Because of their high surface areas, crystallinity, and tunable properties, metal-organic frameworks (MOFs) have attracted intense interest as next generation materials for gas capture and storage. An often-cited benefit of MOFs is their large number of possible structures and compositions. Nevertheless, this design flexibility also has drawbacks, as pinpointing optimal compounds from thousands of candidates can be time consuming and costly using conventional experimental approaches. As a consequence, computational approaches are garnering increasing importance as a means to accelerate the discovery of high-performing MOFs.
Here we demonstrate a range of computational techniques that have been applied to predict the performance of MOFs for CO2 capture and the storage of methane and hydrogen.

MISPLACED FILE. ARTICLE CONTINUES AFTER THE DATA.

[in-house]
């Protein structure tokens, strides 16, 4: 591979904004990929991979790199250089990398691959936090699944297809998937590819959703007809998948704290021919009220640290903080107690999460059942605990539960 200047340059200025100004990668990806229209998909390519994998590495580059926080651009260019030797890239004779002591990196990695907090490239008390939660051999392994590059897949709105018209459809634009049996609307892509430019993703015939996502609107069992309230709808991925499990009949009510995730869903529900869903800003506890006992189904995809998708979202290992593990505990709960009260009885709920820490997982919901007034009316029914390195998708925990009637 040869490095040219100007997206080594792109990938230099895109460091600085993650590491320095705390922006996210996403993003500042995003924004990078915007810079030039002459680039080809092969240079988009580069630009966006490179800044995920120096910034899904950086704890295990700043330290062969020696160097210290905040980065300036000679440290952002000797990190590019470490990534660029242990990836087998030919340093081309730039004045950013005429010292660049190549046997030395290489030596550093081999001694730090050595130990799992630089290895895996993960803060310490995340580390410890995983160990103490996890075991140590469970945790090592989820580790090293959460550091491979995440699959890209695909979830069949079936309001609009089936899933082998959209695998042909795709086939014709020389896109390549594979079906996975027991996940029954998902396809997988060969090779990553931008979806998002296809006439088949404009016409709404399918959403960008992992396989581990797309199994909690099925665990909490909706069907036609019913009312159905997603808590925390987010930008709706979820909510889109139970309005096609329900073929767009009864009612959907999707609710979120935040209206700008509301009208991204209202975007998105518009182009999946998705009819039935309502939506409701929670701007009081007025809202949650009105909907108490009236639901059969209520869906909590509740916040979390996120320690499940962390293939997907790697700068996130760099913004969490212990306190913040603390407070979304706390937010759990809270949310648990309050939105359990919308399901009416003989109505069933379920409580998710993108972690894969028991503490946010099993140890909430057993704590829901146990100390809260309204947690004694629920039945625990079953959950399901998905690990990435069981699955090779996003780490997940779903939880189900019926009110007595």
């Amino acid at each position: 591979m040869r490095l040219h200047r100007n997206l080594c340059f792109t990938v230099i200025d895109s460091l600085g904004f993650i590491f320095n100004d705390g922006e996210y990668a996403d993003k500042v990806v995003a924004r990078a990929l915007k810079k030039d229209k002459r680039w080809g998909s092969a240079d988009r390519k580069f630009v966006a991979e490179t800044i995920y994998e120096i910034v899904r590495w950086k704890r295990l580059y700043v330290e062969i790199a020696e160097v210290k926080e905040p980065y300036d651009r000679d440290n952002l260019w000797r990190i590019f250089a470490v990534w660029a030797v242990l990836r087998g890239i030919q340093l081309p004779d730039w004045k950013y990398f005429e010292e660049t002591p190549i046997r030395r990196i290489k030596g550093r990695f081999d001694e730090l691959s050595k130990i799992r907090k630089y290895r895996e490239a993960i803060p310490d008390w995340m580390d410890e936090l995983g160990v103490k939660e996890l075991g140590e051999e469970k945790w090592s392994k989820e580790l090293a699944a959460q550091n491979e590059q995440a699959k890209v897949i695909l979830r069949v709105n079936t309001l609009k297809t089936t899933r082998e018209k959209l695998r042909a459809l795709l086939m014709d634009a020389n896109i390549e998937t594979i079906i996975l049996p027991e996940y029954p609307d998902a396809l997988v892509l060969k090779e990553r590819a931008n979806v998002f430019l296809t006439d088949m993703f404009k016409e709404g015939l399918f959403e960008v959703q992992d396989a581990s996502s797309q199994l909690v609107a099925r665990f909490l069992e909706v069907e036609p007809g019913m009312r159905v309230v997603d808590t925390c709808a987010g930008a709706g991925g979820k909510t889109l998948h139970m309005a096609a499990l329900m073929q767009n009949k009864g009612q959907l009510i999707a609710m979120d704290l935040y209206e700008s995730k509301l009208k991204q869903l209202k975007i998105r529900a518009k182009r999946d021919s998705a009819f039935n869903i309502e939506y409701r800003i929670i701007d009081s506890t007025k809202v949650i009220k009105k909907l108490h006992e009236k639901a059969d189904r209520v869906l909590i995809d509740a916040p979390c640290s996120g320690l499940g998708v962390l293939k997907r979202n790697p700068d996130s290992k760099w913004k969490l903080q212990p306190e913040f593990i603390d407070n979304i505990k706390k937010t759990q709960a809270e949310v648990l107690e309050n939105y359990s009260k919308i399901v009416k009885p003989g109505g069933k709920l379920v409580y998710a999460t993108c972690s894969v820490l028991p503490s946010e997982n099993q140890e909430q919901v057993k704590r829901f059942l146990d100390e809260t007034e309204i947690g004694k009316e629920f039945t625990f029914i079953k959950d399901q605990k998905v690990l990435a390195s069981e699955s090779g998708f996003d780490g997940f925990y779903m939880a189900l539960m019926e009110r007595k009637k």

The techniques include:
High-throughput screening based on data-mining and empirical correlations 
Semi-empirical Monte Carlo simulations of usable capacities 
First-principles calculations of thermodynamics and electronic structure [3,4].
For CO2 capture and CH4 storage, these techniques are illustrated on metal-substituted MOFs based on M-DOBDC and M-HKUST-1, which have demonstrated amongst the highest capture/storage capacities at moderate pressures and temperatures. In the case of H2, we identify trends and promising adsorbents from amongst 4,000 known metal-organic compounds mined from the Cambridge Structure Database.
 Goldsmith et al., Chem. Mater. 25, 3373 (2013).